Released at the height of summer 1975, "Summertime City," "Summer of '42," "Love in the Sun," "Sailing" -- the British charts traditionally become a little seasonal once the sun starts shining, but 1975 was something else entirely, because it never stopped shining. From early spring to late fall, temperature records were shattered, gardens wilted, reservoirs dried up. Drought left half the country baked as brown as the Sahara, rationing reduced citizens to collecting their water from communal standpipes. And there were so many singles released that summer that it somehow seemed appropriate when the charts sounded more like the weather report. In rhyme.
Sharing the fatigue of the sunshine overload, Top of the Pops, Vol. 47 does its best to put such matters out of mind. True, prolonged exposure to the inanely grinning version of "That's the Way (I Like It)" is sufficient to induce symptoms of heat stroke, but Leo Sayer's masterly "Moonlighting," the tale of two young lovers who elope to Gretna Green, barely mentions the weather. And, if it does all get to be too much, there's a movingly melancholy rendition of "The Last Farewell," a hit for old-timer Roger Whittaker, to remind us that death doesn't care what the temperature is.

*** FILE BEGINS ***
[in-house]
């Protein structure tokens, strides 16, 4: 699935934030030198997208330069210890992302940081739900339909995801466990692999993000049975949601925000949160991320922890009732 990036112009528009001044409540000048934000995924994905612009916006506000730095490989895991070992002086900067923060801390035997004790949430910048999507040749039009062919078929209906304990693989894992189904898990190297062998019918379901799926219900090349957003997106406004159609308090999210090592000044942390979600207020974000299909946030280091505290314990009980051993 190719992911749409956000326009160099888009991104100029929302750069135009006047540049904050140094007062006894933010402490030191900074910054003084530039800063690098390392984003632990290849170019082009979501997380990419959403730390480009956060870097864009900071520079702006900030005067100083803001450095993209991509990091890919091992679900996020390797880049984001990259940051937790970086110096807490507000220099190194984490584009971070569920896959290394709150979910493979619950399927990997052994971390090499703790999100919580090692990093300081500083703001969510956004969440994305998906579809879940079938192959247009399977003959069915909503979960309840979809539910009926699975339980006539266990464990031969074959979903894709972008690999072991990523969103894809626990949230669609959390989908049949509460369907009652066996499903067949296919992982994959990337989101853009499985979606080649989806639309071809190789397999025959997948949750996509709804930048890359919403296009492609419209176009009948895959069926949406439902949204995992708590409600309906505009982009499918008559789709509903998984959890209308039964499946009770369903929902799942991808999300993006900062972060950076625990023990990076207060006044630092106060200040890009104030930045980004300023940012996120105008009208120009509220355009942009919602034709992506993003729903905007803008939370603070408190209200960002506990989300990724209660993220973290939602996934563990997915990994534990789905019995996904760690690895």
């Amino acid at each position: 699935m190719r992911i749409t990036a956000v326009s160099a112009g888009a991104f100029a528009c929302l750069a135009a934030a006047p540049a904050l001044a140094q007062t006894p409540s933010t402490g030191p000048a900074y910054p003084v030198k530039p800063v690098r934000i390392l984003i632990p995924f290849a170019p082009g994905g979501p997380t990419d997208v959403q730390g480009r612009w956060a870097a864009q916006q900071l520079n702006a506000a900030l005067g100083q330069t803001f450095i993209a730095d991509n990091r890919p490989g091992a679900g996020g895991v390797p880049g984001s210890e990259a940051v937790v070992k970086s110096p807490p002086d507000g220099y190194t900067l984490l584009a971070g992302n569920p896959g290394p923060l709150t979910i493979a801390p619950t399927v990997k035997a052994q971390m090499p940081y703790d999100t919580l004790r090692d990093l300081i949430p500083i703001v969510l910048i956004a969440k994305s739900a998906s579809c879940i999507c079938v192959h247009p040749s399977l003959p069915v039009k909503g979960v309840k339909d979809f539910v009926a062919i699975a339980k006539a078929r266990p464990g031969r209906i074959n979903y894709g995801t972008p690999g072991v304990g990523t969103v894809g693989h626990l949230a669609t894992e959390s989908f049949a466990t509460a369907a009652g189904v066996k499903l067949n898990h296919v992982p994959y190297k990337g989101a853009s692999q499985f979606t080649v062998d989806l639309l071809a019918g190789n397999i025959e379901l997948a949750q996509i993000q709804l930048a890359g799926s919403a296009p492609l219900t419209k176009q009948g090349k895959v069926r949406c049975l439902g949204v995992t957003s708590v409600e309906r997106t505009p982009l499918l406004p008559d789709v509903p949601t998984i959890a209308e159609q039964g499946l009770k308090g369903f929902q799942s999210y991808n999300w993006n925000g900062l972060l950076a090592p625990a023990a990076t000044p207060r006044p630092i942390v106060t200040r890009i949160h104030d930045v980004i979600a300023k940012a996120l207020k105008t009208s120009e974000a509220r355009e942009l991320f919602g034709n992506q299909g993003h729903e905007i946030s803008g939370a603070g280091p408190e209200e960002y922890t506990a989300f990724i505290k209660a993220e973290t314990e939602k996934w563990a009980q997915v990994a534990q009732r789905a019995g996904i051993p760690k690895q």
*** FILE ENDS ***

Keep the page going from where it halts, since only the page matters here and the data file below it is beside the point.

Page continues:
Listeners are reminded of earlier, wetter summers, too, by "Super Womble," the then-latest hit by Wimbledon Common's most famous rodents; again, novelties always do well once the vacation season starts. A a piercing rendition of the Stylistics' falsetto-heavy "I Can't Give You Anything," meanwhile, at least brings some cool Philly soul into view. Ultimately, though, Vol. 47 is as wearing and wearisome as the very weather it tried so hard to take one's mind off.